Activision Blizzard has proven that even if the video game industry as a whole is declining, consumers will still spend on big video game brands.
The video game maker's big brands—"Call of Duty," "StarCraft," and "World of Warcraft"—helped Activision Blizzard triple earnings-per-share from a year ago to 12 cents, a beat by three cents.
The company's non-GAAP revenue also beat expectations against last year, growing to $845 million. These numbers are particularly striking considering that video game software and equipment dropped 8 percent in September, according to NPD Group.
And as CEO Bobby Kotick predicted that next week's launch of "Call of Duty: Black Ops" will be the biggest video game launch of the year, the company raised its full-year outlook. Kotick says the company is on pace for the most profitable year in company history with its highest-ever operating margins.
In his comments on the conference call, Kotick stressed that Activision Blizzard is well positioned to cash in on the social gaming trend, with the "largest reservoir of online gaming expertise."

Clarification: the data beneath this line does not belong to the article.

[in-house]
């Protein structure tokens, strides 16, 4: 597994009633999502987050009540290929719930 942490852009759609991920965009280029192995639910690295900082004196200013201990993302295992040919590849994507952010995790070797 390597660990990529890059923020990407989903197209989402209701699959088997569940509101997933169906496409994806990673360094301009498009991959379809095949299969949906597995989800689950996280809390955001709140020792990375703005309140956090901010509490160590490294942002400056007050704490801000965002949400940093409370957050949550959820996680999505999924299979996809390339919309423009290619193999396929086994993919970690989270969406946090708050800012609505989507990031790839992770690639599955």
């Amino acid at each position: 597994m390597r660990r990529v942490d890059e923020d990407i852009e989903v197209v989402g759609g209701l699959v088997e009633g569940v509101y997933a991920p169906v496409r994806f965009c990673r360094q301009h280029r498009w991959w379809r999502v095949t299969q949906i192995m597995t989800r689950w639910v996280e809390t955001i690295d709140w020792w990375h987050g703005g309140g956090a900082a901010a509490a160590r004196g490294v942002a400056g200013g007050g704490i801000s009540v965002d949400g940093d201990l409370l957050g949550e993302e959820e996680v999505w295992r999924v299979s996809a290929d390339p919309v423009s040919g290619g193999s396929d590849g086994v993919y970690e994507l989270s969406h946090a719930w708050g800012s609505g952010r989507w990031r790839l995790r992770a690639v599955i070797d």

He's not talking about the likes of Zynga's Farmville, but World of Warcraft. This game is the company's annuity—its 12 million subscribers pay $15 per month. Kotick says the company is taking what they've learned from this massive multiplayer online game, which is part of the 'Blizzard' acquisition, and applying it across 'Activision' games.
What about the lawsuit over the California law seeking to ban ultra-violent video games from being sold to minors? The Supreme Court just heard arguments this week—upholding the law could deal a real blow to Activision. Kotick has said he believes that games are protected by the First Amendment.
I'll ask Kotick about his plans for social games, his take on the Supreme Court suit and his perspective on the American consumer when I interview him this Friday on 'The Call.' Tune in!
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